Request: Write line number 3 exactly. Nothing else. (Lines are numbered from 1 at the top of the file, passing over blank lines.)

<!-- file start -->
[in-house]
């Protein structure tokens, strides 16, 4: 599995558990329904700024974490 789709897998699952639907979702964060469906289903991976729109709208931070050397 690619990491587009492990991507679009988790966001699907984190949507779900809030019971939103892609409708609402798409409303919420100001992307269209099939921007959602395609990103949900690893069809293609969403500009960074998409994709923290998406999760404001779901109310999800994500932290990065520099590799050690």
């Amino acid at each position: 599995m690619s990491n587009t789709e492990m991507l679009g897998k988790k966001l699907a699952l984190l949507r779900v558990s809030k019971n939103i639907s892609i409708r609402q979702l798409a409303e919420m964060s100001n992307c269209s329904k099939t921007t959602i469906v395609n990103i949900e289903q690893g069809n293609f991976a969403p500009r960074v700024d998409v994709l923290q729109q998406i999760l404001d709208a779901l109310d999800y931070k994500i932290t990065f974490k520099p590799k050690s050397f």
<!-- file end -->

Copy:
């Amino acid at each position: 599995m690619s990491n587009t789709e492990m991507l679009g897998k988790k966001l699907a699952l984190l949507r779900v558990s809030k019971n939103i639907s892609i409708r609402q979702l798409a409303e919420m964060s100001n992307c269209s329904k099939t921007t959602i469906v395609n990103i949900e289903q690893g069809n293609f991976a969403p500009r960074v700024d998409v994709l923290q729109q998406i999760l404001d709208a779901l109310d999800y931070k994500i932290t990065f974490k520099p590799k050690s050397f």